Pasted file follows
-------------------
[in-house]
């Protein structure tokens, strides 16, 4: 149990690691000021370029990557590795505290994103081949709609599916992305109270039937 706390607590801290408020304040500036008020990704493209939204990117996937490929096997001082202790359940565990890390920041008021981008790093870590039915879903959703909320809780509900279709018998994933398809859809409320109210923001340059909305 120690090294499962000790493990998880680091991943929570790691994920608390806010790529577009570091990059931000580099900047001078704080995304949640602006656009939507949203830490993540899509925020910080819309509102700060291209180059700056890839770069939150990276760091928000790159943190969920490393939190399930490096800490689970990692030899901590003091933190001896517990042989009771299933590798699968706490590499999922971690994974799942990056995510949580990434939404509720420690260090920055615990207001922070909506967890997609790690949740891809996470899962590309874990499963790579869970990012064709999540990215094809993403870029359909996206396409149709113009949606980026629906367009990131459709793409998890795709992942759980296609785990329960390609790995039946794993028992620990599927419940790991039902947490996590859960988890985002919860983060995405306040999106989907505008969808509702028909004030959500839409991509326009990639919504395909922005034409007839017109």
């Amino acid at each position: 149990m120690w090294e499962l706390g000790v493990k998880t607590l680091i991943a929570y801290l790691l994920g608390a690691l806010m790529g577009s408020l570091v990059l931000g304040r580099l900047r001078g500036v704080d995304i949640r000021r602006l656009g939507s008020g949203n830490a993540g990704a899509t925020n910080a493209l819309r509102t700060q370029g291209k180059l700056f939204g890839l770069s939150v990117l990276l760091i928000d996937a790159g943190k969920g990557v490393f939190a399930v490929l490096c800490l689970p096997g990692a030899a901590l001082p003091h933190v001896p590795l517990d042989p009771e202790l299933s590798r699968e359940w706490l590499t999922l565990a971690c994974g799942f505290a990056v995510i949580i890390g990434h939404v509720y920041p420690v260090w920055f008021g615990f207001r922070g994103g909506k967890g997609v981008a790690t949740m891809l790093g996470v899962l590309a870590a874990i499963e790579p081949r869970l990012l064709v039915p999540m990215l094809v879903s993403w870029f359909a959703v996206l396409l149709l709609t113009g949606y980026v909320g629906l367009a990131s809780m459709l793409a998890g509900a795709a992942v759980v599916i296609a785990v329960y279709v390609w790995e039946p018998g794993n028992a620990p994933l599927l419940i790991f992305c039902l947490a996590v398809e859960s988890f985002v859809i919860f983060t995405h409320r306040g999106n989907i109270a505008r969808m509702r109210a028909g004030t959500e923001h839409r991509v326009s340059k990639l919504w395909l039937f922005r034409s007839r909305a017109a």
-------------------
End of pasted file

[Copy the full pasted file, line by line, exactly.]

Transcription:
[in-house]
């Protein structure tokens, strides 16, 4: 149990690691000021370029990557590795505290994103081949709609599916992305109270039937 706390607590801290408020304040500036008020990704493209939204990117996937490929096997001082202790359940565990890390920041008021981008790093870590039915879903959703909320809780509900279709018998994933398809859809409320109210923001340059909305 120690090294499962000790493990998880680091991943929570790691994920608390806010790529577009570091990059931000580099900047001078704080995304949640602006656009939507949203830490993540899509925020910080819309509102700060291209180059700056890839770069939150990276760091928000790159943190969920490393939190399930490096800490689970990692030899901590003091933190001896517990042989009771299933590798699968706490590499999922971690994974799942990056995510949580990434939404509720420690260090920055615990207001922070909506967890997609790690949740891809996470899962590309874990499963790579869970990012064709999540990215094809993403870029359909996206396409149709113009949606980026629906367009990131459709793409998890795709992942759980296609785990329960390609790995039946794993028992620990599927419940790991039902947490996590859960988890985002919860983060995405306040999106989907505008969808509702028909004030959500839409991509326009990639919504395909922005034409007839017109």
């Amino acid at each position: 149990m120690w090294e499962l706390g000790v493990k998880t607590l680091i991943a929570y801290l790691l994920g608390a690691l806010m790529g577009s408020l570091v990059l931000g304040r580099l900047r001078g500036v704080d995304i949640r000021r602006l656009g939507s008020g949203n830490a993540g990704a899509t925020n910080a493209l819309r509102t700060q370029g291209k180059l700056f939204g890839l770069s939150v990117l990276l760091i928000d996937a790159g943190k969920g990557v490393f939190a399930v490929l490096c800490l689970p096997g990692a030899a901590l001082p003091h933190v001896p590795l517990d042989p009771e202790l299933s590798r699968e359940w706490l590499t999922l565990a971690c994974g799942f505290a990056v995510i949580i890390g990434h939404v509720y920041p420690v260090w920055f008021g615990f207001r922070g994103g909506k967890g997609v981008a790690t949740m891809l790093g996470v899962l590309a870590a874990i499963e790579p081949r869970l990012l064709v039915p999540m990215l094809v879903s993403w870029f359909a959703v996206l396409l149709l709609t113009g949606y980026v909320g629906l367009a990131s809780m459709l793409a998890g509900a795709a992942v759980v599916i296609a785990v329960y279709v390609w790995e039946p018998g794993n028992a620990p994933l599927l419940i790991f992305c039902l947490a996590v398809e859960s988890f985002v859809i919860f983060t995405h409320r306040g999106n989907i109270a505008r969808m509702r109210a028909g004030t959500e923001h839409r991509v326009s340059k990639l919504w395909l039937f922005r034409s007839r909305a017109a």